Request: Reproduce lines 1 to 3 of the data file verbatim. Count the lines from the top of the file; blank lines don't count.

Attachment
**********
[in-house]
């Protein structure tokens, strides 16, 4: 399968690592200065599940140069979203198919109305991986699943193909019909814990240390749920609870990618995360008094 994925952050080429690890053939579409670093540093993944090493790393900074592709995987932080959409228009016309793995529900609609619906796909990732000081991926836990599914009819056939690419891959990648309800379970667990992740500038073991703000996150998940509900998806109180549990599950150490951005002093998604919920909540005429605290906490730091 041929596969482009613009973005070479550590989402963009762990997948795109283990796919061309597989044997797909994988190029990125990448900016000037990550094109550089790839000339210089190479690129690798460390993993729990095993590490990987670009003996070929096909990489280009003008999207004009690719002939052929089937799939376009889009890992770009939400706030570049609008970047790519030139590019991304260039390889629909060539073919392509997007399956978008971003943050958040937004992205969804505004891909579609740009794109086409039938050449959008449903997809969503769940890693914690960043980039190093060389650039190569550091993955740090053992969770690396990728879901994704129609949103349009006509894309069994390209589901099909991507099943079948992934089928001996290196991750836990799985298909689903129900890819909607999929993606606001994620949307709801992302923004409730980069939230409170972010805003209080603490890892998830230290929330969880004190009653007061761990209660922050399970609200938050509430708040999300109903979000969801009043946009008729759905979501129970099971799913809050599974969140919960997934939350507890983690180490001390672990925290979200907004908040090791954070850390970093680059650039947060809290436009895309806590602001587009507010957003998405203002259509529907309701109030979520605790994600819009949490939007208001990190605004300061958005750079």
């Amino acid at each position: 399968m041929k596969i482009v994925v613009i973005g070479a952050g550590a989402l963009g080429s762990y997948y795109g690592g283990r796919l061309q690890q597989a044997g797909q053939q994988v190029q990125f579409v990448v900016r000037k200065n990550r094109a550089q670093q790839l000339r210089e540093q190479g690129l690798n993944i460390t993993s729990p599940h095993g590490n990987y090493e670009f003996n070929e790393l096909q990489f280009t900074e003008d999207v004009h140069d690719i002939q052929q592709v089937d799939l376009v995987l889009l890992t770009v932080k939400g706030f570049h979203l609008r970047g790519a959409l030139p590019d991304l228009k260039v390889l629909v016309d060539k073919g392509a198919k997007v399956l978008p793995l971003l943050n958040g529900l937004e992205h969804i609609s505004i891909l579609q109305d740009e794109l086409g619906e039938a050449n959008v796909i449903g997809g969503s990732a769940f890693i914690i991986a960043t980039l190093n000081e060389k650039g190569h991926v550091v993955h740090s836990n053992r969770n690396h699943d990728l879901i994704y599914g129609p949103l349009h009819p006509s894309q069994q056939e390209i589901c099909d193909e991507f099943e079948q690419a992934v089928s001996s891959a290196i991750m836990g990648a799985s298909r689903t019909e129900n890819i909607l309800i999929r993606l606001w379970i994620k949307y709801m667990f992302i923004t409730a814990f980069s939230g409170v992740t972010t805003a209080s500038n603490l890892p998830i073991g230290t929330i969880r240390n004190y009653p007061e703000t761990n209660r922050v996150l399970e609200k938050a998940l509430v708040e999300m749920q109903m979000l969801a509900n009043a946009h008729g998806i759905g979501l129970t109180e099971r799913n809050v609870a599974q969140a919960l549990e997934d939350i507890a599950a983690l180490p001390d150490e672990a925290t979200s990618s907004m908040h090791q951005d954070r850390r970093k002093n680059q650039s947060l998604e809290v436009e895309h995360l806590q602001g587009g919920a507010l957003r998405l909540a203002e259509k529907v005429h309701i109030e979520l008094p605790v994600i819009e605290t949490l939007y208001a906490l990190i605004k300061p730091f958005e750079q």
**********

[in-house]
């Protein structure tokens, strides 16, 4: 399968690592200065599940140069979203198919109305991986699943193909019909814990240390749920609870990618995360008094 994925952050080429690890053939579409670093540093993944090493790393900074592709995987932080959409228009016309793995529900609609619906796909990732000081991926836990599914009819056939690419891959990648309800379970667990992740500038073991703000996150998940509900998806109180549990599950150490951005002093998604919920909540005429605290906490730091 041929596969482009613009973005070479550590989402963009762990997948795109283990796919061309597989044997797909994988190029990125990448900016000037990550094109550089790839000339210089190479690129690798460390993993729990095993590490990987670009003996070929096909990489280009003008999207004009690719002939052929089937799939376009889009890992770009939400706030570049609008970047790519030139590019991304260039390889629909060539073919392509997007399956978008971003943050958040937004992205969804505004891909579609740009794109086409039938050449959008449903997809969503769940890693914690960043980039190093060389650039190569550091993955740090053992969770690396990728879901994704129609949103349009006509894309069994390209589901099909991507099943079948992934089928001996290196991750836990799985298909689903129900890819909607999929993606606001994620949307709801992302923004409730980069939230409170972010805003209080603490890892998830230290929330969880004190009653007061761990209660922050399970609200938050509430708040999300109903979000969801009043946009008729759905979501129970099971799913809050599974969140919960997934939350507890983690180490001390672990925290979200907004908040090791954070850390970093680059650039947060809290436009895309806590602001587009507010957003998405203002259509529907309701109030979520605790994600819009949490939007208001990190605004300061958005750079």
């Amino acid at each position: 399968m041929k596969i482009v994925v613009i973005g070479a952050g550590a989402l963009g080429s762990y997948y795109g690592g283990r796919l061309q690890q597989a044997g797909q053939q994988v190029q990125f579409v990448v900016r000037k200065n990550r094109a550089q670093q790839l000339r210089e540093q190479g690129l690798n993944i460390t993993s729990p599940h095993g590490n990987y090493e670009f003996n070929e790393l096909q990489f280009t900074e003008d999207v004009h140069d690719i002939q052929q592709v089937d799939l376009v995987l889009l890992t770009v932080k939400g706030f570049h979203l609008r970047g790519a959409l030139p590019d991304l228009k260039v390889l629909v016309d060539k073919g392509a198919k997007v399956l978008p793995l971003l943050n958040g529900l937004e992205h969804i609609s505004i891909l579609q109305d740009e794109l086409g619906e039938a050449n959008v796909i449903g997809g969503s990732a769940f890693i914690i991986a960043t980039l190093n000081e060389k650039g190569h991926v550091v993955h740090s836990n053992r969770n690396h699943d990728l879901i994704y599914g129609p949103l349009h009819p006509s894309q069994q056939e390209i589901c099909d193909e991507f099943e079948q690419a992934v089928s001996s891959a290196i991750m836990g990648a799985s298909r689903t019909e129900n890819i909607l309800i999929r993606l606001w379970i994620k949307y709801m667990f992302i923004t409730a814990f980069s939230g409170v992740t972010t805003a209080s500038n603490l890892p998830i073991g230290t929330i969880r240390n004190y009653p007061e703000t761990n209660r922050v996150l399970e609200k938050a998940l509430v708040e999300m749920q109903m979000l969801a509900n009043a946009h008729g998806i759905g979501l129970t109180e099971r799913n809050v609870a599974q969140a919960l549990e997934d939350i507890a599950a983690l180490p001390d150490e672990a925290t979200s990618s907004m908040h090791q951005d954070r850390r970093k002093n680059q650039s947060l998604e809290v436009e895309h995360l806590q602001g587009g919920a507010l957003r998405l909540a203002e259509k529907v005429h309701i109030e979520l008094p605790v994600i819009e605290t949490l939007y208001a906490l990190i605004k300061p730091f958005e750079q």